Our restless, changeable age needs to be taught the lessons of fidelity to duty, of perseverance in well-doing, of self-effacement in the interest of service; we need to flee from the circus methods of such men as Billy Sunday back to the faithful, diligent, untiring work of the husbandman in the vineyard of our Lord.  
Wow!  When one reads this article (and, indeed, this entire publication) in light of what appears in the modern version, it is stunning how different is the content and focus.  "Successful church-work" back then simply meant being faithful to what the pastor has been called to do:  Feed the flock, preach Law and Gospel, defend the flock against false teachers, etc.  And - AND! - note the emphasis in these excerpts to remain faithful and to steer clear of the latest fads and gimmicks ("circus methods") of false teachers (like Billy Sunday), and to stay the course in this "restless, changeable age."  The modern version of this publication often sends the opposite message, namely that we need to adapt to our surrounding culture, learn how to make our churches more appealing to outsiders, and use the methods and styles of non-Lutherans who have had success, which is measured not in terms of faithfulness, but solely in terms of numbers, in order to experience the same "growth" they've experienced.  Yeah, quite a difference, indeed!

The remaining articles in this 1918 publication of The Lutheran Witness include:  "The Crescent or the Cross?" (a short article lamenting the support given by many American citizens to the Shriners, who worship the false god, "Allah," and including commentary on the war); "The Progress of Our Colored Missions" (a short article explaining the mission work being done among African Americans in the "Black Belt" of Alabama - some of the language in this article would most definitely be offensive to our modern ears, but the message is clear, namely that bigotry is wrong and decidedly un-Christian, and that Lutheran Christians will reach out to all people with the Gospel of Jesus Christ, regardless of skin color, and regardless of the persecution they will face for doing so); "Washington in War Times" (a short article about the goings on in Washington, D.C. during this time of war, including some satirical railings against the antics of Billy Sunday, and an edict which was issued by the local fuel administrator ordering that the churches be closed for a few weeks in order to save fuel and help with the war effort; that edict was quickly overturned and changed to allowing the churches to heat their buildings from 7:30 a.m. to 1:30 p.m. on Sundays, but to be heatless the rest of the time - very, very interesting reading).  After these articles, there is an Editorial section, in which several short, interesting articles appear, all of which offer commentary on various issues of the day from a Lutheran perspective.  Then comes a section titled "Church News," which contains a few short articles discussing happenings around the synod; then a section titled "Mail Bag," which has a few letters sent in from here and there and is extremely interesting reading.  Next is a very short section titled "The Reviewer," which gives a short and positive review of a German prayer book for children (which costs a whopping $0.15), and finally, the publication is rounded off with a section titled "Miscellaneous," which contains information about ordinations and installations, dedications, synodical calendars (lists all the dates for the upcoming District Conventions and, interestingly, lists the titles of the theological papers to be delivered at them - what a concept; meeting as a District to learn, discuss, and consider theology!), treasurer's reports, and so forth.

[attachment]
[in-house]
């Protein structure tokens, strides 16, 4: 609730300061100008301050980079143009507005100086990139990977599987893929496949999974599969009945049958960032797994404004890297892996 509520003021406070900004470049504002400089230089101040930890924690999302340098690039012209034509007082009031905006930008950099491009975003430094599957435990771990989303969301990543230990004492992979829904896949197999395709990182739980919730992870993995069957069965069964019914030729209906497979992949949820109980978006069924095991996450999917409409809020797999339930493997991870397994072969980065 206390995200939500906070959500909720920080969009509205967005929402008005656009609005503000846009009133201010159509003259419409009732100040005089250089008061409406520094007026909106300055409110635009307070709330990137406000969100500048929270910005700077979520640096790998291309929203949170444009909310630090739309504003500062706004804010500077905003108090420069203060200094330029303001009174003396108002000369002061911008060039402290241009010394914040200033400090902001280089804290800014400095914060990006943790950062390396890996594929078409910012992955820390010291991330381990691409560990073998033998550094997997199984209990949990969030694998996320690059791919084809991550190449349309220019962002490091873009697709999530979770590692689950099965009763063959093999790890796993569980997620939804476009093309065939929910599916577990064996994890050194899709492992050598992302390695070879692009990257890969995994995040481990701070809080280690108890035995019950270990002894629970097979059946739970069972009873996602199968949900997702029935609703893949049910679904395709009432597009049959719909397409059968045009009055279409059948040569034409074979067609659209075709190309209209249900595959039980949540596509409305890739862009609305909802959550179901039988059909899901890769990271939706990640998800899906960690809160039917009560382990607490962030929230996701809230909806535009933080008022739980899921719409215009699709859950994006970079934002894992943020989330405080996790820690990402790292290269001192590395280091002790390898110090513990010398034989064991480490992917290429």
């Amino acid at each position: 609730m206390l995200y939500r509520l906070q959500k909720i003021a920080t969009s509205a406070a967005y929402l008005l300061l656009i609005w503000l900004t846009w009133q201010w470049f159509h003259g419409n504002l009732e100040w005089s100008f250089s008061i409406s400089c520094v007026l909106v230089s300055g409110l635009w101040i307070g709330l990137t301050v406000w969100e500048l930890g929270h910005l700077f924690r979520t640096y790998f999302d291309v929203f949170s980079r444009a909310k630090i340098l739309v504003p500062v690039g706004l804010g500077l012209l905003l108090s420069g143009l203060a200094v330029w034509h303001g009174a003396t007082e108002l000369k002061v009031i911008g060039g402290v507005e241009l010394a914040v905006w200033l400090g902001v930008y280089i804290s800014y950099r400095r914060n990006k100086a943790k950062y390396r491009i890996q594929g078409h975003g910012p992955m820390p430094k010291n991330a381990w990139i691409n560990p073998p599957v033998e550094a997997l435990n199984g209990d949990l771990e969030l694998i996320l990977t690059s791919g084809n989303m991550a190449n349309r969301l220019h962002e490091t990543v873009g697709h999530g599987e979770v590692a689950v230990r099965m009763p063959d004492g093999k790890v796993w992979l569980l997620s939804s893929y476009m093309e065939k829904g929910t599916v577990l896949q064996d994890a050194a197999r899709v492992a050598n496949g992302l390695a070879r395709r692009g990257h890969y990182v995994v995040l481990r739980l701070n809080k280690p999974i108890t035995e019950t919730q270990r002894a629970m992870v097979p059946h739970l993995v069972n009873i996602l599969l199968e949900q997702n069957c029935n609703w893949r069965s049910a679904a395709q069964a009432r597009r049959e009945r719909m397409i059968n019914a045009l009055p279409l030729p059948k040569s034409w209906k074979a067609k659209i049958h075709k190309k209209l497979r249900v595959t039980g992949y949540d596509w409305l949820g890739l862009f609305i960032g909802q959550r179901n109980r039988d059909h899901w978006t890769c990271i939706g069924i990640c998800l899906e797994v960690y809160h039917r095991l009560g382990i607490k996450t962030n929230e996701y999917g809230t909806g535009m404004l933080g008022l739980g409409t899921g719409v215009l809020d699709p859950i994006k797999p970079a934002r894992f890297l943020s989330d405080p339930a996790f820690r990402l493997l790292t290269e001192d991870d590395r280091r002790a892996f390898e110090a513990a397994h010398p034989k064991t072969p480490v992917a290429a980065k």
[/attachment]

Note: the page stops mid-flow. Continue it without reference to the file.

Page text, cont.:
My, how times have changed!  How wonderful it would be to return The Lutheran Witness to its original form and content, as a catechetical tool to instruct the people in our synod in our Lutheran confession of the faith.  You know, to live up to the name it bears and be a witness to what Lutherans believe, teach, confess, and practice.  Yeah, that would be wonderful indeed!

Anyway, thanks again, Trixie, for this wonderful treasure! 


sag said...

And thanks to my antique 'picker' friend, Deb, who thought of me when she found it among her 'prized possessions'.

Rev. Thomas C. Messer, SSP said...

Yes, thanks to Deb, for sure!

sag said...

Oh, wait. They were teaching that theology stuff to lay people back in 1918?!

Rev. Thomas C. Messer, SSP said...

Amazing, isn't it?! :)